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Hoary-throated Barwing

From Opus

Photo © by Peter MerrittNepal, 2015
Photo © by Peter Merritt
Nepal, 2015

Alternative name: Hoary Barwing

Actinodura nipalensis


[edit] Identification

FemalePhoto © by Sonam DorjiBhutan, October 2015
Photo © by Sonam Dorji
Bhutan, October 2015

21cm (8ΒΌ in). A medium-sized babbler:

  • Strikingly long crown feathers creating dark floppy crest with pale shaft-streaks
  • Black-and-tan barring on wings and tail
  • Pale grey throat and upper breast
  • Broad blackish moustache
  • Diffuse dark streaks on mantle and scapulars

Sexes similar.
Juveniles have a browner crest and cheek and a weaker moustache

[edit] Similar species

Streak-throated Barwing is similar, but overlapping subspecies daflaensis has a very weak moustache and grey-brown streaks on a whitish breast and upper belly.

[edit] Distribution

Found from Nepal east along the Himalayas to Bhutan, northeast India and adjacent Tibet.
Restricted-range species but common in parts of its range.

[edit] Taxonomy

Has been considered conspecific with Streak-throated Barwing or may form a superspecies with it.
Hybrids obviously occur.
Sometimes placed in the genus Ixops.

[edit] Subspecies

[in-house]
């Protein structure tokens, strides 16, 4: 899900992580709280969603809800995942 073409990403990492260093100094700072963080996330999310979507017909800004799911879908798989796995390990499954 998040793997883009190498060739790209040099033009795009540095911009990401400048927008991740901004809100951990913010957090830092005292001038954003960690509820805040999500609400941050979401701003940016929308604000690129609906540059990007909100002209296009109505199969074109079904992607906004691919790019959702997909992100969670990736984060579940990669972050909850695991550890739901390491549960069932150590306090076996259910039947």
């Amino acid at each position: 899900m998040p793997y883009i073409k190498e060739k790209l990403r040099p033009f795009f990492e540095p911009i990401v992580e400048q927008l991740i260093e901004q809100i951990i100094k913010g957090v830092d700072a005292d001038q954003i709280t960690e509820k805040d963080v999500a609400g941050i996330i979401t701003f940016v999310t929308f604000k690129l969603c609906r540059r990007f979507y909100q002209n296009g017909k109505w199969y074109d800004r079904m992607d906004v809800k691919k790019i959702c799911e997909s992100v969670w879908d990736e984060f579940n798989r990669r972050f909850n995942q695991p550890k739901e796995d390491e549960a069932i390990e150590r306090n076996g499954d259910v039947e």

There are 2 subspecies[1]:

  • A. n. nipalensis :
  • Oak-rhododendron forests of western and central Nepal
  • A. n. vinctura:
  • East Nepal to south-eastern Tibet (Pome District), Sikkim and Bhutan

Subspecies vinctura is often merged with nominate.

[edit] Habitat

Found in oak forest, mixed oak, conifer and rhododendron forest, usually with plenty of undergrowth. Occurs at 1830 - 3500m, in winter sometimes lower.

[edit] Behaviour

[edit] Diet

Feeds on beetles, caterpillars and other insects. Takes also berries, flowers and seeds.
Outside the breeding season usually seen in groups of 3 - 10 birds, joins sometimes bird waves. Forages in upper branches of middle-sized trees.

[edit] Breeding

Breeding season from April to June. Only one nest is described which was a small cup made of fine grasses. Lays 2 eggs.

[edit] Movements

Resident species, in harsh winters some altitudinal movement possible.

[edit] References

  1. Clements, J. F., T. S. Schulenberg, M. J. Iliff, S. M. Billerman, T. A. Fredericks, B. L. Sullivan, and C. L. Wood. 2019. The eBird/Clements Checklist of Birds of the World: v2019. Downloaded from
  2. Del Hoyo, J, A Elliott, and D Christie, eds. 2007. Handbook of the Birds of the World. Volume 12: Picathartes to Tits and Chickadees. Barcelona: Lynx Edicions. ISBN 978-8496553422
  3. Rasmussen, PC and JC Anderton. 2005. Birds of South Asia: The Ripley Guide. Barcelona: Lynx Edicions. ISBN 978-8487334672

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